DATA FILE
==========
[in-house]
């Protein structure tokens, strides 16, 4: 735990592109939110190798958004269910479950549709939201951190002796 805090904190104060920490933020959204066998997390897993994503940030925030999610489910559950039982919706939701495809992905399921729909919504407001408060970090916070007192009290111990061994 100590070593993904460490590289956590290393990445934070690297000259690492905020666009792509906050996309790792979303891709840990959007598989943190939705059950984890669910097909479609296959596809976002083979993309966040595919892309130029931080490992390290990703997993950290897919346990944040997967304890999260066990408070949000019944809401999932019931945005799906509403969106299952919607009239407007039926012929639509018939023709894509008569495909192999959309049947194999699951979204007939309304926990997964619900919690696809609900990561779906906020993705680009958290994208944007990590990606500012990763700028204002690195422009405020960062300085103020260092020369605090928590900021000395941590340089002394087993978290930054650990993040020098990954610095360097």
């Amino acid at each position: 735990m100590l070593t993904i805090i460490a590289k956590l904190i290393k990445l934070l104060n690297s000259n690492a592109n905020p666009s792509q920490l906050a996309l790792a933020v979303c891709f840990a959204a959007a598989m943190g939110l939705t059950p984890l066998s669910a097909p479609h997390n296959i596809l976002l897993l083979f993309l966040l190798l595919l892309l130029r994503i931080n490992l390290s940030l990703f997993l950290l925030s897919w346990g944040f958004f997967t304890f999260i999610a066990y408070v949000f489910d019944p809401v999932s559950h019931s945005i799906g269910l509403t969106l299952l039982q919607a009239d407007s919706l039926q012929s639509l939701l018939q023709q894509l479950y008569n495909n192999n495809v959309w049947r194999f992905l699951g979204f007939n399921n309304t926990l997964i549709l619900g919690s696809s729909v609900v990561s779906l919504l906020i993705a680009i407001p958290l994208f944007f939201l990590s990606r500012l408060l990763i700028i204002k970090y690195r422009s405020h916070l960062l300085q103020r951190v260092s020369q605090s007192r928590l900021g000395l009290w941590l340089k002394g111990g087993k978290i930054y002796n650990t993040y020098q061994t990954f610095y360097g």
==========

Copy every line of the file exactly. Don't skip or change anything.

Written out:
[in-house]
């Protein structure tokens, strides 16, 4: 735990592109939110190798958004269910479950549709939201951190002796 805090904190104060920490933020959204066998997390897993994503940030925030999610489910559950039982919706939701495809992905399921729909919504407001408060970090916070007192009290111990061994 100590070593993904460490590289956590290393990445934070690297000259690492905020666009792509906050996309790792979303891709840990959007598989943190939705059950984890669910097909479609296959596809976002083979993309966040595919892309130029931080490992390290990703997993950290897919346990944040997967304890999260066990408070949000019944809401999932019931945005799906509403969106299952919607009239407007039926012929639509018939023709894509008569495909192999959309049947194999699951979204007939309304926990997964619900919690696809609900990561779906906020993705680009958290994208944007990590990606500012990763700028204002690195422009405020960062300085103020260092020369605090928590900021000395941590340089002394087993978290930054650990993040020098990954610095360097």
């Amino acid at each position: 735990m100590l070593t993904i805090i460490a590289k956590l904190i290393k990445l934070l104060n690297s000259n690492a592109n905020p666009s792509q920490l906050a996309l790792a933020v979303c891709f840990a959204a959007a598989m943190g939110l939705t059950p984890l066998s669910a097909p479609h997390n296959i596809l976002l897993l083979f993309l966040l190798l595919l892309l130029r994503i931080n490992l390290s940030l990703f997993l950290l925030s897919w346990g944040f958004f997967t304890f999260i999610a066990y408070v949000f489910d019944p809401v999932s559950h019931s945005i799906g269910l509403t969106l299952l039982q919607a009239d407007s919706l039926q012929s639509l939701l018939q023709q894509l479950y008569n495909n192999n495809v959309w049947r194999f992905l699951g979204f007939n399921n309304t926990l997964i549709l619900g919690s696809s729909v609900v990561s779906l919504l906020i993705a680009i407001p958290l994208f944007f939201l990590s990606r500012l408060l990763i700028i204002k970090y690195r422009s405020h916070l960062l300085q103020r951190v260092s020369q605090s007192r928590l900021g000395l009290w941590l340089k002394g111990g087993k978290i930054y002796n650990t993040y020098q061994t990954f610095y360097g």